13 Oct 2015 at 11:08am
It’s mind blowing how time moves and the course your life takes over the years.
Here is an email Glenn Middleton sent to me in 2002 and my response at the time to his question of whether I would ever consider doing workshops.
I visited your gallery during a recent visit to the South West, and I just thought that I’d let you know that really enjoyed your images. Their simplicity, and the stunning use of light is haunting. I found them very inspiring. So, after a lay-off of well over a decade I’ve dusted off my trusty OM4 and begun taking photography seriously again. Thanks for providing the inspiration, it’s something I should have done long ago. It’s all to easy these days to get so involved in your ‘day job’, that you literally let life pass you by. It’s refreshing to have an interest that requires you to take a slow look at life from a different perspective, and appreciate the subtleties in everything around you.
Perhaps you could tell me if you’ve ever run any workshop type event in the past, or if you plan to run any in the future. I would be very keen to participate. Alternatively, an opportunity to accompany you on a shoot would be gratefully appreciated. I know this is a big ask, and I’d fully understand if it couldn’t be accommodated.
Once again, thanks again for providing both the motivation to get re-started, and setting the standard in terms of the quality of image to strive for.
Thanks for the compliments. I have a real passion for photography and am as excited about getting photos back today as I was over 13 years ago when I started. I’m glad to hear your getting back into it too and hope your getting some goodies!
I haven’t ever run a workshop as I’m not comfortable doing the public speaking bit and generally only take good pics when I’m on my own. I think photography is a bit that way, something you need time for and no distractions. Who knows I may one day have photography nights and talk about how I get the shots I do. The biggest thing for me is I dont really know what I could say that couldn’t be said in 5 minutes. It would be a short night.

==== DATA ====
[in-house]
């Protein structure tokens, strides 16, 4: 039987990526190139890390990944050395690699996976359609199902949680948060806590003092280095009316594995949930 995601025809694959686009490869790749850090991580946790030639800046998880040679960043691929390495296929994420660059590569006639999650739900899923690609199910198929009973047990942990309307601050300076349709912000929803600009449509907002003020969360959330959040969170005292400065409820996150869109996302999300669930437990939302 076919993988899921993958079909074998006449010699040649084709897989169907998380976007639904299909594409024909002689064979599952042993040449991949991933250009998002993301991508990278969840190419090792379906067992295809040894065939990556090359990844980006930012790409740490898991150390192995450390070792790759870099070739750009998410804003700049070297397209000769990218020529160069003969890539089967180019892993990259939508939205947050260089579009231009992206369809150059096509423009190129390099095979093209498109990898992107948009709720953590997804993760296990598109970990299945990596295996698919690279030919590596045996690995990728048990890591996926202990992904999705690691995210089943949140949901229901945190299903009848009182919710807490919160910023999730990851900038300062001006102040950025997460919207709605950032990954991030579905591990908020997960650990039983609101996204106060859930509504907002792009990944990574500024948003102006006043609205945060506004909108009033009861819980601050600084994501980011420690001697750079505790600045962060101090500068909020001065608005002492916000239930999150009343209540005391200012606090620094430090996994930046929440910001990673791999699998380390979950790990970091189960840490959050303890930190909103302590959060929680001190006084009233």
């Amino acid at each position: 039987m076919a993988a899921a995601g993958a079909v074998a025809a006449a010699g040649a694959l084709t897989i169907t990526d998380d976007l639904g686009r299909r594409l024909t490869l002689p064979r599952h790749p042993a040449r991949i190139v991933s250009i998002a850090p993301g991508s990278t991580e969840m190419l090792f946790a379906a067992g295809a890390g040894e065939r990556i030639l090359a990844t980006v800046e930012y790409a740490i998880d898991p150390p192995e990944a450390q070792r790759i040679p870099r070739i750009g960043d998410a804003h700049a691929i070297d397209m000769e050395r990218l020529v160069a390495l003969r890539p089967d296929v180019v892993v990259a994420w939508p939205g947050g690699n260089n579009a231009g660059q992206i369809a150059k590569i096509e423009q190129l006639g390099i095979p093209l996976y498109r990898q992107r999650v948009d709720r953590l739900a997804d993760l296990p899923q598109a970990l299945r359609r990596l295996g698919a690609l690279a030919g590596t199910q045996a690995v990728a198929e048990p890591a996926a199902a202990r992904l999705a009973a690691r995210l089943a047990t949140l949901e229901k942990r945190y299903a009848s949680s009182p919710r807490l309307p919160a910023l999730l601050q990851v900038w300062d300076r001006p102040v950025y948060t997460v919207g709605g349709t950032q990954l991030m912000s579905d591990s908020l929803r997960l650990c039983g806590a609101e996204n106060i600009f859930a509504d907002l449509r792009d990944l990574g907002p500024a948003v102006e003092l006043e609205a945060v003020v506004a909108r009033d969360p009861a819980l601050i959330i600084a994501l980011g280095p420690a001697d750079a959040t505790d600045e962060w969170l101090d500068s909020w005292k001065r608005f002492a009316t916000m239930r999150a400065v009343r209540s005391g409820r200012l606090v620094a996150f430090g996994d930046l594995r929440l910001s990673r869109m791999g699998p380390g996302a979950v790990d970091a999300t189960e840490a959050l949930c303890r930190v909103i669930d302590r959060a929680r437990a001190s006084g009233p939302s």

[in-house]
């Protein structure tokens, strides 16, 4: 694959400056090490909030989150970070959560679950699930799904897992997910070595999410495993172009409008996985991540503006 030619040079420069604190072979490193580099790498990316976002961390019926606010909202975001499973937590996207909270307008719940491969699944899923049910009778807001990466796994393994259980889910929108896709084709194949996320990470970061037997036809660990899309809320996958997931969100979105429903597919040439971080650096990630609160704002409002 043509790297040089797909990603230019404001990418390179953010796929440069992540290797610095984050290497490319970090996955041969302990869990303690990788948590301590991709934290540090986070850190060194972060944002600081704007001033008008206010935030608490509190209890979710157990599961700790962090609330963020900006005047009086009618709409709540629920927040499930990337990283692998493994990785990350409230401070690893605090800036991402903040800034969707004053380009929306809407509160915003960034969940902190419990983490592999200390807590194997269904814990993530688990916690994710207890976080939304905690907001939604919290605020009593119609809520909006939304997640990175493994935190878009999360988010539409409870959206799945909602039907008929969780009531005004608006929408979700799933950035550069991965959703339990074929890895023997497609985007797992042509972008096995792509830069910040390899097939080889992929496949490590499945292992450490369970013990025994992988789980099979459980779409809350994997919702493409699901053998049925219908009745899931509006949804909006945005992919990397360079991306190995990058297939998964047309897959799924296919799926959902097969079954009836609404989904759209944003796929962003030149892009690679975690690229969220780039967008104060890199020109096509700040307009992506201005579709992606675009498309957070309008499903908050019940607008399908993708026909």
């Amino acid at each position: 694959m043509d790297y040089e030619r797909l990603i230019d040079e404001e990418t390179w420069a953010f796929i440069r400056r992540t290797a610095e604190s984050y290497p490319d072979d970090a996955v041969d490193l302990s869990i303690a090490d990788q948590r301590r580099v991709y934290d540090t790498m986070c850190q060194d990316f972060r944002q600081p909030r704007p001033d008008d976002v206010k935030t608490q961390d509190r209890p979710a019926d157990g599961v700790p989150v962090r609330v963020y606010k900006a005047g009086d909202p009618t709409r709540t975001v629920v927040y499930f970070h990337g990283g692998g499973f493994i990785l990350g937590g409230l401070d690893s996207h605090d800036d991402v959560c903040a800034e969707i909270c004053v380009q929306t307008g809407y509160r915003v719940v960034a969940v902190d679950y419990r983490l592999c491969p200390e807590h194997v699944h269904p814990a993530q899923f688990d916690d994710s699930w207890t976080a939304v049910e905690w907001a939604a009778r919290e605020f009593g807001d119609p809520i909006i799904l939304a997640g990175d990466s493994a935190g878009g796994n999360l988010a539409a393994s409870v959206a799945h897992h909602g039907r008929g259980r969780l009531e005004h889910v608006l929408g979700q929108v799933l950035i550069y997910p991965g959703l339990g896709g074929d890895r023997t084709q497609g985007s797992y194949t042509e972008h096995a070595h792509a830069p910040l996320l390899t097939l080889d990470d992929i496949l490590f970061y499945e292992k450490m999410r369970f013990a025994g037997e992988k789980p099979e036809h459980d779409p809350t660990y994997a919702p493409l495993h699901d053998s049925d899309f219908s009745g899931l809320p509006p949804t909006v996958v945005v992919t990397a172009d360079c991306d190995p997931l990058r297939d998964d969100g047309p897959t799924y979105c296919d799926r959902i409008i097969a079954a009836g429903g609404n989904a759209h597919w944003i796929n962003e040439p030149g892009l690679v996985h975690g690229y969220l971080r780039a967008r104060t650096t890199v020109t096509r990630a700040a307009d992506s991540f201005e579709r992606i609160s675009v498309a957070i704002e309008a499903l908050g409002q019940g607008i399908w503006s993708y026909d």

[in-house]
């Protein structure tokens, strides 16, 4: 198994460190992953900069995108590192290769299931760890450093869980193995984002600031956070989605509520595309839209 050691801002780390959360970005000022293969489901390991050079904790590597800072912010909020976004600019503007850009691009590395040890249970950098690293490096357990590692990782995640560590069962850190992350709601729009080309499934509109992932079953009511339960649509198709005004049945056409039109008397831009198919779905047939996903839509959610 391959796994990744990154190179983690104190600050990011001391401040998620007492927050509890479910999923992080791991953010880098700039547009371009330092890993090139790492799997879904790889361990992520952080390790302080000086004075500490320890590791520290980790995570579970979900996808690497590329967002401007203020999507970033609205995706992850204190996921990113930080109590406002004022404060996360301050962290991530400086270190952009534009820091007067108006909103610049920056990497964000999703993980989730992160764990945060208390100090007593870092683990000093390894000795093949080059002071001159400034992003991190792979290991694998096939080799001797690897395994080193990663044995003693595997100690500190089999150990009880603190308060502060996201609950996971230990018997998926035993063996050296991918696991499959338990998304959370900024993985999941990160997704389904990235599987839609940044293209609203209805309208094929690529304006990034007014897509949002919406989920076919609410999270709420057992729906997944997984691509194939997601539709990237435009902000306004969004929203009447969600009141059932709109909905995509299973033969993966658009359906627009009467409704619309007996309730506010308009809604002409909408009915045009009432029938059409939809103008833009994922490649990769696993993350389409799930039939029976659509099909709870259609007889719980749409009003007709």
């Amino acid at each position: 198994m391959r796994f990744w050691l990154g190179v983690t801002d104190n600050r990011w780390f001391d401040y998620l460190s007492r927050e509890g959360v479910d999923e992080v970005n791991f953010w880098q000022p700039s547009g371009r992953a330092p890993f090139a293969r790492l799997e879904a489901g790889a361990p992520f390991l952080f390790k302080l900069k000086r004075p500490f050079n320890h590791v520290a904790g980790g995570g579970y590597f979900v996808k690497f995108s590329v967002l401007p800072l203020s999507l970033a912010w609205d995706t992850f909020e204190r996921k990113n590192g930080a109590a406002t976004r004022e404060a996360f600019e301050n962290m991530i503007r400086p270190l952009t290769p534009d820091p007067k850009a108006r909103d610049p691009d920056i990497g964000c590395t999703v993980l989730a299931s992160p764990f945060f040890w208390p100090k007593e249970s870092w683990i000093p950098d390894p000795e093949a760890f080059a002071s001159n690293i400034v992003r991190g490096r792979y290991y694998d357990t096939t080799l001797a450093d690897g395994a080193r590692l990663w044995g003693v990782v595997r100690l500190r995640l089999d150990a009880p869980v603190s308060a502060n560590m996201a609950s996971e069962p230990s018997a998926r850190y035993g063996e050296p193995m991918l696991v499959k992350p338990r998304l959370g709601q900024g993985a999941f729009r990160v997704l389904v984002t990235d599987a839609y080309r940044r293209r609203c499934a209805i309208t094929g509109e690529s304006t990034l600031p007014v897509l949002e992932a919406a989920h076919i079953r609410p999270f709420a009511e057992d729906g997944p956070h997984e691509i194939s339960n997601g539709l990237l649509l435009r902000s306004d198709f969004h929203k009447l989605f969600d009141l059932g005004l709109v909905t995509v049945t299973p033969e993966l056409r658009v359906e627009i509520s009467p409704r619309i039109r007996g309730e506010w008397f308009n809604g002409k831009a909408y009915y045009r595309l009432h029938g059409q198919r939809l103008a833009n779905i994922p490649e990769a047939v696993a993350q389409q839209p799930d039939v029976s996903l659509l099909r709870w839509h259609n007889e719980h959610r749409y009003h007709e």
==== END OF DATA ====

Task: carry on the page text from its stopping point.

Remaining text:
My biggest advice would be to make sure you get your work processed at a professional lab and if at all possible get into digital. All my images are now digitized and corrected through photoshop. It gives you the control to make the images come alive and be as impressive as an original transparency. Of course you cant make a bad image awesome so you still need to get the right composition and exposure. The most important thing would be the composition as it makes all the difference. I always use the rule of 3rd’s and generally try to shoot at about 45 degrees either side of the sun. This gives the best modelling on your subject. Also I always shoot in the first and last half an hour of the day. You cant beat this light and it can really help an image. I have taken heaps of average images but these days I’ll only shoot if it looks great and wont waste film. This works for me and it isn’t uncommon for me to come home without even getting the camera out of the bag.
My advice is to read heaps of magazines and books and check out what everyone else is doing. I taught myself and then spent the next 13 years trying to perfect it. Even today I am improving which is such a great feeling. Once you learn to see light like a camera then your on your way to understanding what makes a great shot.
Hope this is of some help to you and good luck with your photos.